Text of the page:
Sega Rally Online Arcade Review
Sega Rally Online Arcade, aside from having one of the silliest names to grace Xbox Live, is a disappointing homage to the Sega Rally games of yore. The focus on arcade style racing will appeal, for a short while at least, to casual racing fans and those with a nostalgic investment in the franchise, but those spoiled by years of superior Colin McRae games will find little to enjoy here.
Contrary to what the title suggests, Sega Rally Online Arcade (SROA from now on) is not a strictly online experience. While online features are blended cleverly into the offline sections, you'll find traditional championship and quick race options. The championship requires you to complete three tracks. You begin in last place and must overtake other competitors to gain first place by the end of your third race (your position carries over to the next track). Coming in first unlocks a one-on-one on a new track, and it's not easy.
To get in some practice, the familiar quick race option is also available. This is completely standard, allowing you to set up a race on any available track with any available car. The selection of tracks is incredibly limited, with barely half a dozen present. Admittedly, each track is differentiated well from the others thanks to a variety of locations, including snow and swamp, but the selection is painfully slim. Worse, there's no actual rallying on show: everything is either lap-based racing or time trials.
Similarly, the number of cars available is tiny. A few favorites, such as the Subaru Impreza and Mitsubishi Lancer Evo, are present, while lesser known models such as the Skoda Fabia add a bit of variety. The most interesting additions are two classic cars: the Lancia Delta and Toyota Celica, which will be instantly recognizable to Rally fans. There are also a few unlockable off-road vehicles, which aren't hugely exciting.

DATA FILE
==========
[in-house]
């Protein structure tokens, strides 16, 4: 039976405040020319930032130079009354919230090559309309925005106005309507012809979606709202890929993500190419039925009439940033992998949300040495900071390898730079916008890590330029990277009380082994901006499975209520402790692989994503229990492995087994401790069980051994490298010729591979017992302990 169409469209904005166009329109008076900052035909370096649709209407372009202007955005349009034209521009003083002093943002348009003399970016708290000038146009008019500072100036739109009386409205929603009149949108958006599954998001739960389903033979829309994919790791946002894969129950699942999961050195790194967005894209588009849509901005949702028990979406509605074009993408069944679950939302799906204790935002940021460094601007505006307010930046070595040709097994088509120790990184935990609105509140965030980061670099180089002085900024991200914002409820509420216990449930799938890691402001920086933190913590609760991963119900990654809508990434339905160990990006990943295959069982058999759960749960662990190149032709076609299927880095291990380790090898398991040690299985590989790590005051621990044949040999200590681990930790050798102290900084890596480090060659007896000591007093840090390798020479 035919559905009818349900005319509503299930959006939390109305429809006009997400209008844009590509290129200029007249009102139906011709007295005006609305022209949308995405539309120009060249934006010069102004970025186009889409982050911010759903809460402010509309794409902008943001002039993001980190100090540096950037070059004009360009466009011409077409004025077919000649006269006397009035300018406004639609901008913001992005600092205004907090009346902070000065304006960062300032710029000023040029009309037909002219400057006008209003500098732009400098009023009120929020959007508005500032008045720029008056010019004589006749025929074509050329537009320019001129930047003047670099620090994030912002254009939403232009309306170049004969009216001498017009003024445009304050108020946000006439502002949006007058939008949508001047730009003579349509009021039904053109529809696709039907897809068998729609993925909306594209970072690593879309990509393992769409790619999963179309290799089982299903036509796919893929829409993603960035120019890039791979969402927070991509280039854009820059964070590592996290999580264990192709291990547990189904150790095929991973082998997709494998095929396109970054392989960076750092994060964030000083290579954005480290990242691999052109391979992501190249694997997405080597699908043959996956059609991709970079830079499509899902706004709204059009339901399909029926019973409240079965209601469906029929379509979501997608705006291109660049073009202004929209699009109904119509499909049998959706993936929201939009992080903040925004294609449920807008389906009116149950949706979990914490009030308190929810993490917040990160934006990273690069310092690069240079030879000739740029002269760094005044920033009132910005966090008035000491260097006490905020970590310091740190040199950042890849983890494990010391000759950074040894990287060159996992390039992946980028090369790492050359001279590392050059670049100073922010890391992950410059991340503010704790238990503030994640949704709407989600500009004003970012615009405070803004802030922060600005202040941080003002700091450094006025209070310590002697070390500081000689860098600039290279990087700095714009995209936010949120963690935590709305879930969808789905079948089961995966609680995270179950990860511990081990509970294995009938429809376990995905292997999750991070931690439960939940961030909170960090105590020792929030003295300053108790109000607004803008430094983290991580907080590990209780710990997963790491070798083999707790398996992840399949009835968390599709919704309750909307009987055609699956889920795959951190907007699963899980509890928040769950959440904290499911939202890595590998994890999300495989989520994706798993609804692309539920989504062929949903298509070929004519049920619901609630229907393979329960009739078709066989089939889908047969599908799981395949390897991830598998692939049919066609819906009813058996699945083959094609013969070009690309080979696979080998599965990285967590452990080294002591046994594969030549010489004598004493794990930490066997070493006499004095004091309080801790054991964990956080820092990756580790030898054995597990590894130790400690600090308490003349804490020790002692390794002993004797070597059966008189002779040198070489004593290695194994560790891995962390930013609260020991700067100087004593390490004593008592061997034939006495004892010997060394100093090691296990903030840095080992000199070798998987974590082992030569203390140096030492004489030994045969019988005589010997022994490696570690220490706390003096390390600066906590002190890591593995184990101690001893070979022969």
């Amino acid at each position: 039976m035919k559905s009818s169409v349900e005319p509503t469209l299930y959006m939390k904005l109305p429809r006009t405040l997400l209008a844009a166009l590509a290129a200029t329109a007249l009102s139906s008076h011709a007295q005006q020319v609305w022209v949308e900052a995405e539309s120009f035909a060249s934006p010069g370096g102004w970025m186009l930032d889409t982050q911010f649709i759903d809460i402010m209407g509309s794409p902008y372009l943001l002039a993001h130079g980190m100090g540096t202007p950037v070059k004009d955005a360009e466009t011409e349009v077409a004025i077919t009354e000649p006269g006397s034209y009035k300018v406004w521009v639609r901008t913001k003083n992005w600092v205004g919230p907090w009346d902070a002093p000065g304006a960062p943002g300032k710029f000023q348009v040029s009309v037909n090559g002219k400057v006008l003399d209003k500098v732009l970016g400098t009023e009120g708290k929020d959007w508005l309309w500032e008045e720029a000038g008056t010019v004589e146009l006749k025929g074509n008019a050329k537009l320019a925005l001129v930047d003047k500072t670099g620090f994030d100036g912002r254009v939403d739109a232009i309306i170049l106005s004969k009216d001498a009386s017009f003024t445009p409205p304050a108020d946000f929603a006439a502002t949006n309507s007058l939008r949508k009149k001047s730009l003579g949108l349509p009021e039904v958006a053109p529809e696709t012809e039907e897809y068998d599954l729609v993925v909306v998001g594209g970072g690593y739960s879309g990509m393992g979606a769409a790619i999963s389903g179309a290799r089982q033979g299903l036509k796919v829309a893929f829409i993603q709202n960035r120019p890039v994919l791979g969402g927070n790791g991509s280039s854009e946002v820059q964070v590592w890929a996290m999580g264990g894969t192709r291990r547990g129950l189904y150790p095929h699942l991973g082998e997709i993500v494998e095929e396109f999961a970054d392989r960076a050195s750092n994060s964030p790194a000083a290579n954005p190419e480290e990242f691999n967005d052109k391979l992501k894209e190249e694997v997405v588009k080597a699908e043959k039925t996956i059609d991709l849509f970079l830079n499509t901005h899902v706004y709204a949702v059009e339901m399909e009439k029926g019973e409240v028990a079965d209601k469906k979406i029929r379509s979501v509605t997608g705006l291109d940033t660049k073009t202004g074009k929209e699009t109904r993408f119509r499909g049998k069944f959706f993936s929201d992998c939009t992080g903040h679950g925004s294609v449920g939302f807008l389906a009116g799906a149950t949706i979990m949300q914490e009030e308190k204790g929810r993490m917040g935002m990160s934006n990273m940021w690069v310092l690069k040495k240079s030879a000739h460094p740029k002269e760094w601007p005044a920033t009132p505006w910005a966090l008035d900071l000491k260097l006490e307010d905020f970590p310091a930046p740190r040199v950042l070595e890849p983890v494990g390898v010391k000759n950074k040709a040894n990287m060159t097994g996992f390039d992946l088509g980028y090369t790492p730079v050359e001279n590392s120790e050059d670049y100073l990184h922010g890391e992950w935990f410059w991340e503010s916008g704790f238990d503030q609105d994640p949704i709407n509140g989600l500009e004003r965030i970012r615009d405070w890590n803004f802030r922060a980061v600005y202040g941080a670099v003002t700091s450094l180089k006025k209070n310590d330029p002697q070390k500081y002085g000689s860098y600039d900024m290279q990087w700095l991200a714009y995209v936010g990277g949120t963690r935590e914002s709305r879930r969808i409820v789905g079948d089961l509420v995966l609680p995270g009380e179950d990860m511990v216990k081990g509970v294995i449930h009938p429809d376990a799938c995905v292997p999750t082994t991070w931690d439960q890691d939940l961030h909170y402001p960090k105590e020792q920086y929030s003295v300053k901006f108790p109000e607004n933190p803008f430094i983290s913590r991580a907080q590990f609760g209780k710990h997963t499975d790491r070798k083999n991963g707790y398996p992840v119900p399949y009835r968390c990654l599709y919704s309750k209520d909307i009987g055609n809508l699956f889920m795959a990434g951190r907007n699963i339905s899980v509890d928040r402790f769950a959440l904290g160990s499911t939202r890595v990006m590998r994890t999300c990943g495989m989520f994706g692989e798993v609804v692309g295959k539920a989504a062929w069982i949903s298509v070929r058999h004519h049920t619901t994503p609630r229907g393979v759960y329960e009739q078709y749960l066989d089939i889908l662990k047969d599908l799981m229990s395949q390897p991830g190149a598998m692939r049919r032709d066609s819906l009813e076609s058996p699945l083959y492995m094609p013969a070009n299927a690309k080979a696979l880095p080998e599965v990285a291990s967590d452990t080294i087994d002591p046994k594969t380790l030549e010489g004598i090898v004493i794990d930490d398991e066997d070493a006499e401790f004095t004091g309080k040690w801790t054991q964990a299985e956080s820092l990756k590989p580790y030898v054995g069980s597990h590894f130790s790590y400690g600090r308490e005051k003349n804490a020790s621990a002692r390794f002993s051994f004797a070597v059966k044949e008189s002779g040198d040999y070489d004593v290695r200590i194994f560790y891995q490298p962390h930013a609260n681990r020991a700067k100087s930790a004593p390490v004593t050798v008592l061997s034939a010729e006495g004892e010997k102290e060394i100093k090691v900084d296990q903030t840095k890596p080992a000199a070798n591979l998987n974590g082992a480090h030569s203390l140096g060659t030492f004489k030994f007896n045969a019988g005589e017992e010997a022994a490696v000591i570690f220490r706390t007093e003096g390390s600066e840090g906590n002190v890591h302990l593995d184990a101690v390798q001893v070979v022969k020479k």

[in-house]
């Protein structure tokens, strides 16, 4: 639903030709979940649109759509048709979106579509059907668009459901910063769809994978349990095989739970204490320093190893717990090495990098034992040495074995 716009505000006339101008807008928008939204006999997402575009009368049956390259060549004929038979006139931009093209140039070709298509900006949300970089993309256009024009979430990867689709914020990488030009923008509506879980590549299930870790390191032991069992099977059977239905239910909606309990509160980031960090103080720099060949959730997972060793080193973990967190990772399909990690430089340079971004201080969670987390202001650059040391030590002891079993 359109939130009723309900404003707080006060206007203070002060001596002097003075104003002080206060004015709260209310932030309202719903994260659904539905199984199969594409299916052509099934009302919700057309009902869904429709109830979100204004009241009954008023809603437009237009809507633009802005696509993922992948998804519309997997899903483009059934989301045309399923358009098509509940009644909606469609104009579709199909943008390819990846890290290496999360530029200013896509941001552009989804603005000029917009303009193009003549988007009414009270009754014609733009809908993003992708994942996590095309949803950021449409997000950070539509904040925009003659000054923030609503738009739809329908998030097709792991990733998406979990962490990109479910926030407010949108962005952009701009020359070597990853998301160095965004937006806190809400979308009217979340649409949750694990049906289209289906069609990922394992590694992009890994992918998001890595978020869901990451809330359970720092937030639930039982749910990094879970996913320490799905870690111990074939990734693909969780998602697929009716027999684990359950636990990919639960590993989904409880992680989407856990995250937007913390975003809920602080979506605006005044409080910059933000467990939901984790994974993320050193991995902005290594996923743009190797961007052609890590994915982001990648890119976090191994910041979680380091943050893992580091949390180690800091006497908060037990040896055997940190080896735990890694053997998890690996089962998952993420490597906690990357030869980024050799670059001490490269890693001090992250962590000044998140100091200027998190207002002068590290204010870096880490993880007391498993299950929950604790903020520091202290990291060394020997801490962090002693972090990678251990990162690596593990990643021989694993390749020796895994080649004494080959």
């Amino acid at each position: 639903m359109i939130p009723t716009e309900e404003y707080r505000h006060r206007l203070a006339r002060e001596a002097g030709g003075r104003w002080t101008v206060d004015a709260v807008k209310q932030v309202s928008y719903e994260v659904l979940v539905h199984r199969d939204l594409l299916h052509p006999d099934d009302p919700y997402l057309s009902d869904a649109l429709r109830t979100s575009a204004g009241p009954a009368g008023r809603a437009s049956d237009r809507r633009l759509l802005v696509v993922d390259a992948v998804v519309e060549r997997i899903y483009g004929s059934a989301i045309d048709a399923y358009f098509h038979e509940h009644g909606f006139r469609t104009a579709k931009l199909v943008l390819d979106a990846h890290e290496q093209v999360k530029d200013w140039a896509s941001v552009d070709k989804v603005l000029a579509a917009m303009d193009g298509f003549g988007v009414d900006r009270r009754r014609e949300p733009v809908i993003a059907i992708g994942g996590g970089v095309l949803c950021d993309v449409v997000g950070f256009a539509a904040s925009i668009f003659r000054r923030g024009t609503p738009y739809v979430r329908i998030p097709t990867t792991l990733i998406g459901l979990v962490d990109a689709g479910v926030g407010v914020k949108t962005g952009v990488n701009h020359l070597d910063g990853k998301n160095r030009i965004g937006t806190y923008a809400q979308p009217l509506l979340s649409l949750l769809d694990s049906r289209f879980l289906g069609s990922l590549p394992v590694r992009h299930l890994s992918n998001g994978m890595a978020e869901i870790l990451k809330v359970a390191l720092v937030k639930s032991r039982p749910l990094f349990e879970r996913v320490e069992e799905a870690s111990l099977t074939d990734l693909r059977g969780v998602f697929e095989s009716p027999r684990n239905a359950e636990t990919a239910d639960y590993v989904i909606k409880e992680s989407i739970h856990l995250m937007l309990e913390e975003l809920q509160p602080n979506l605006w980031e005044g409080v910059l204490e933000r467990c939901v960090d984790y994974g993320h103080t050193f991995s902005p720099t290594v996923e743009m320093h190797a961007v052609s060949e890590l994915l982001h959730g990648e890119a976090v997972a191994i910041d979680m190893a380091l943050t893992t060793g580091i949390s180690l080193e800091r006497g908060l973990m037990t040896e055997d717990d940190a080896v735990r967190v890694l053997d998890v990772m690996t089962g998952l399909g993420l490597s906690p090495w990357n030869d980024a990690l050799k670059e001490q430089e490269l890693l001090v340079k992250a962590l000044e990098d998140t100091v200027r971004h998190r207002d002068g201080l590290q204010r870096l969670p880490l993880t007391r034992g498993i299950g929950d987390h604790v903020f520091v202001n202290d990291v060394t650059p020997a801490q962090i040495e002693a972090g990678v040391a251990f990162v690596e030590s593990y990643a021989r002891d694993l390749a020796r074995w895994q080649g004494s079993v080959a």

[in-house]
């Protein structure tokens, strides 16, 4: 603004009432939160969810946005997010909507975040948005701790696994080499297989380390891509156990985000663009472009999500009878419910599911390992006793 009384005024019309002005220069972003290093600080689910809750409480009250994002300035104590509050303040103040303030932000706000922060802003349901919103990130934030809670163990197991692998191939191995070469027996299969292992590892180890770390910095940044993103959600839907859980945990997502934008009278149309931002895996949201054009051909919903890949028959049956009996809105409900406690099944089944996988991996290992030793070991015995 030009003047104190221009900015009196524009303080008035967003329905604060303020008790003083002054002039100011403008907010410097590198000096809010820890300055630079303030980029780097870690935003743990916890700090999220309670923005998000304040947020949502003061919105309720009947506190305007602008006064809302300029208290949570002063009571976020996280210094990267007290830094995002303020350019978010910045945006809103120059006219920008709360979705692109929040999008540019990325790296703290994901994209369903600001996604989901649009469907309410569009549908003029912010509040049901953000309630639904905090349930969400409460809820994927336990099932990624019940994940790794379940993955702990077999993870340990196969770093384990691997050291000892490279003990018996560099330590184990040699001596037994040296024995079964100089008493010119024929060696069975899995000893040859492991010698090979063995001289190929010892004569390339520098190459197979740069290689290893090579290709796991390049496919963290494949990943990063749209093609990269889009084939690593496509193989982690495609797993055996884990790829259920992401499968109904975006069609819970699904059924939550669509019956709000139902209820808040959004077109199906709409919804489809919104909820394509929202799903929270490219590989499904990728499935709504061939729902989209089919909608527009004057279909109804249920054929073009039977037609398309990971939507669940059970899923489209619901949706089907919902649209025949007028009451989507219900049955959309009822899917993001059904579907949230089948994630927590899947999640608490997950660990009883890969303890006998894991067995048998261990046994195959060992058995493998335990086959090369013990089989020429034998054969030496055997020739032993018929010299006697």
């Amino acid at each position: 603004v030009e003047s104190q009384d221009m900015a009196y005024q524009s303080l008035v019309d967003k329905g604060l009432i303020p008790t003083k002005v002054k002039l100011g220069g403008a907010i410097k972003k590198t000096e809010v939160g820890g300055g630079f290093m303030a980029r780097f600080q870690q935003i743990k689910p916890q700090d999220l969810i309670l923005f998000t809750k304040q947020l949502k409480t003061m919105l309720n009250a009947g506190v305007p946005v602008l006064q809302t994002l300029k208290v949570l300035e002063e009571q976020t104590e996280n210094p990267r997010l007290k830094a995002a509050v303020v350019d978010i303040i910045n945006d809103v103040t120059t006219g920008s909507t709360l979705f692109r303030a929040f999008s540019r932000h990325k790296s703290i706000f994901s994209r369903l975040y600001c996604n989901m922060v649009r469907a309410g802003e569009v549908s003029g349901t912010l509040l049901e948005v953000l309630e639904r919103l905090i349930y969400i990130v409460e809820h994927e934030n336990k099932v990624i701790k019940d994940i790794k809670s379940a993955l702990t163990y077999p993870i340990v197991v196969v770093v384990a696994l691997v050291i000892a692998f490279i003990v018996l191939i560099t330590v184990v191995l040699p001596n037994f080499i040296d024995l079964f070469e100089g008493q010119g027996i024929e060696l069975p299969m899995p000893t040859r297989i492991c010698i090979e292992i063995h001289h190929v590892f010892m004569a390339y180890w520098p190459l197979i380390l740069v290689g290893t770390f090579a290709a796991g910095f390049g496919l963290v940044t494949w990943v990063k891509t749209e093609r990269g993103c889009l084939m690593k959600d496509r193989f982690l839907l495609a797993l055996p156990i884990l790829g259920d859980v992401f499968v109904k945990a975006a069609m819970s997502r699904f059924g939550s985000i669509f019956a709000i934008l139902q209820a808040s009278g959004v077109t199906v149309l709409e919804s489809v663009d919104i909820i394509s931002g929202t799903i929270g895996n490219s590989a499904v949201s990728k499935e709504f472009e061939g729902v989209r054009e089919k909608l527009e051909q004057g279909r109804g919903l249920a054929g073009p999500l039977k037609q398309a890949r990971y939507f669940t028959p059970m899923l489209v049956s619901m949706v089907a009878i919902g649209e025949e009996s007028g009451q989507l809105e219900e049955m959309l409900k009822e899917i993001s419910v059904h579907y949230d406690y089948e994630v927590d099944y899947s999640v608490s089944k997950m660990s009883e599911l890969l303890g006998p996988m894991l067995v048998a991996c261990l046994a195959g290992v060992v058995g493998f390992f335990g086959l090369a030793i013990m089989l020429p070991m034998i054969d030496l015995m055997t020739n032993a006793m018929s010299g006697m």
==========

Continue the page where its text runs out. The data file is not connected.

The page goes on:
The final offline option is the time trial. The neat twist here is that you can race against a ghost--either a “Staff” ghost that comes with the game or one from any entry on the leaderboards. It means you can try your luck against the fastest player in the world without having to actually challenge him. Whether this is good or bad will depend on the individual player. You can even download friends' ghosts to try for bragging rights.
Multiplayer is where SROA's greatest strength lies. Multiplayer is fairly fun, though the limited number of tracks means it gets old quickly. Split-screen multiplayer fares better: as the game has such a short learning curve, virtually anybody can jump in and get playing, making SROA a decent party game for a brief distraction.
The game looks and handles OK for an arcade game. The camera fixes to the back of the car, a design that's off-putting and did throw off my sense of direction more than once during drifts, but it isn't game-breaking by any means. Some may even prefer it. There's also very little to distinguish the cars from one another--only a few minor speed or handling differences. This is good for balance and fairness online, but it would have been nice to have to put in more effort to master each car. The cars themselves are instantly recognizable and don't look too bad, though there are plenty of arcade games that look better. Frame rates are decent, but you'd expect them to be flawless at this level of detail.
Sega Rally Online Arcade is exactly what it says on the tin: it's an arcade throwback with online functionality. While many will appreciate the nostalgia value, just as many won't, both camps will be disappointed by the lack of content. It's fun racing your favorite rally cars around the decent tracks, and it makes for a fun split-screen distraction for a while, but there's just not enough content to justify the cost.